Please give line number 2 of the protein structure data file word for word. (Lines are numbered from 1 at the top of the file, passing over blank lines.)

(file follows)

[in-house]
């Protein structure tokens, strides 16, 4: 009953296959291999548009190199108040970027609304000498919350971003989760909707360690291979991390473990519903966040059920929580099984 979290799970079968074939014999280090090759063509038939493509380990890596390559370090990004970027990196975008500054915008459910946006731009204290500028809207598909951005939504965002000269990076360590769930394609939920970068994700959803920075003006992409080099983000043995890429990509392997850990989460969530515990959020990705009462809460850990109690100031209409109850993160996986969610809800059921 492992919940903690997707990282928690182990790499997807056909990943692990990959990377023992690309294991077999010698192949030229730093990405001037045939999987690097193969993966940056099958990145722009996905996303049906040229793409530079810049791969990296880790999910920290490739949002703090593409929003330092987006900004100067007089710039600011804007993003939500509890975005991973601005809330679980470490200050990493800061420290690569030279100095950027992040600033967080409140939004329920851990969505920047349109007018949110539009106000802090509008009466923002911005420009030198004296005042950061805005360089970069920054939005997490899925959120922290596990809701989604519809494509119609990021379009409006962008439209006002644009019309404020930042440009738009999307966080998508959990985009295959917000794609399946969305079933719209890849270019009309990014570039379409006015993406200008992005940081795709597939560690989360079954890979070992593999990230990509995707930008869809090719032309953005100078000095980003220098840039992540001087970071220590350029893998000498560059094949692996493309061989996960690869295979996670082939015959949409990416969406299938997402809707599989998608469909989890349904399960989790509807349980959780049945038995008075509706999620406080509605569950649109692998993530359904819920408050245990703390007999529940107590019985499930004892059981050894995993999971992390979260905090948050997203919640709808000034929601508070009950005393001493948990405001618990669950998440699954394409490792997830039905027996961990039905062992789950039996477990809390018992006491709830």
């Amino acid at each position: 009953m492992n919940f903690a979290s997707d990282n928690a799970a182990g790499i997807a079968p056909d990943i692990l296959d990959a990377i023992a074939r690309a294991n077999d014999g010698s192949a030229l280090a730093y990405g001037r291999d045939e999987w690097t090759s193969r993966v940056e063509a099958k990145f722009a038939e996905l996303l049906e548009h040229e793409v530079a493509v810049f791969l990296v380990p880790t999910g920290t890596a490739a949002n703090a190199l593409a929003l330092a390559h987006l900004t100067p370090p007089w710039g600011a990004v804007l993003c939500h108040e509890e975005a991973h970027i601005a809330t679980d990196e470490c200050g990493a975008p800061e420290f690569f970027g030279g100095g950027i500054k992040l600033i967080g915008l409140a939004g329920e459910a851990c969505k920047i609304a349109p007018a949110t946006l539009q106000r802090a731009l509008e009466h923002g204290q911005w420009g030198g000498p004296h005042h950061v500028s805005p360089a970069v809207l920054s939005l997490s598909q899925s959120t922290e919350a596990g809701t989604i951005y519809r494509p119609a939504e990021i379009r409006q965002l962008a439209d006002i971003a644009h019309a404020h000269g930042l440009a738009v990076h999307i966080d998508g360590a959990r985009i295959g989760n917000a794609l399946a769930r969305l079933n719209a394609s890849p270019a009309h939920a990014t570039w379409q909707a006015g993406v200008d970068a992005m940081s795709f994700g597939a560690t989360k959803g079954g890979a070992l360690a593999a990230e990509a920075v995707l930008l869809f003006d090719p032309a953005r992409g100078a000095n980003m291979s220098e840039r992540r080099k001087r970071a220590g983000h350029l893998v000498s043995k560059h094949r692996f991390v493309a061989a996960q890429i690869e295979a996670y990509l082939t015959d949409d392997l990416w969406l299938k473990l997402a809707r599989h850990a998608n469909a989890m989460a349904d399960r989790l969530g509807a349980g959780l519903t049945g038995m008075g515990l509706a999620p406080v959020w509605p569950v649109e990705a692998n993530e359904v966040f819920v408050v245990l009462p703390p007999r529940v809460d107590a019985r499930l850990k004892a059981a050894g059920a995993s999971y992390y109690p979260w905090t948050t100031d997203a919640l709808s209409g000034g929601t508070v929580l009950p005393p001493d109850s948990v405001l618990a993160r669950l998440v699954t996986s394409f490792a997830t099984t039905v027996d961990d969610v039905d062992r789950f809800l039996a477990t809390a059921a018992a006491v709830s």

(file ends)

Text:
């Protein structure tokens, strides 16, 4: 009953296959291999548009190199108040970027609304000498919350971003989760909707360690291979991390473990519903966040059920929580099984 979290799970079968074939014999280090090759063509038939493509380990890596390559370090990004970027990196975008500054915008459910946006731009204290500028809207598909951005939504965002000269990076360590769930394609939920970068994700959803920075003006992409080099983000043995890429990509392997850990989460969530515990959020990705009462809460850990109690100031209409109850993160996986969610809800059921 492992919940903690997707990282928690182990790499997807056909990943692990990959990377023992690309294991077999010698192949030229730093990405001037045939999987690097193969993966940056099958990145722009996905996303049906040229793409530079810049791969990296880790999910920290490739949002703090593409929003330092987006900004100067007089710039600011804007993003939500509890975005991973601005809330679980470490200050990493800061420290690569030279100095950027992040600033967080409140939004329920851990969505920047349109007018949110539009106000802090509008009466923002911005420009030198004296005042950061805005360089970069920054939005997490899925959120922290596990809701989604519809494509119609990021379009409006962008439209006002644009019309404020930042440009738009999307966080998508959990985009295959917000794609399946969305079933719209890849270019009309990014570039379409006015993406200008992005940081795709597939560690989360079954890979070992593999990230990509995707930008869809090719032309953005100078000095980003220098840039992540001087970071220590350029893998000498560059094949692996493309061989996960690869295979996670082939015959949409990416969406299938997402809707599989998608469909989890349904399960989790509807349980959780049945038995008075509706999620406080509605569950649109692998993530359904819920408050245990703390007999529940107590019985499930004892059981050894995993999971992390979260905090948050997203919640709808000034929601508070009950005393001493948990405001618990669950998440699954394409490792997830039905027996961990039905062992789950039996477990809390018992006491709830």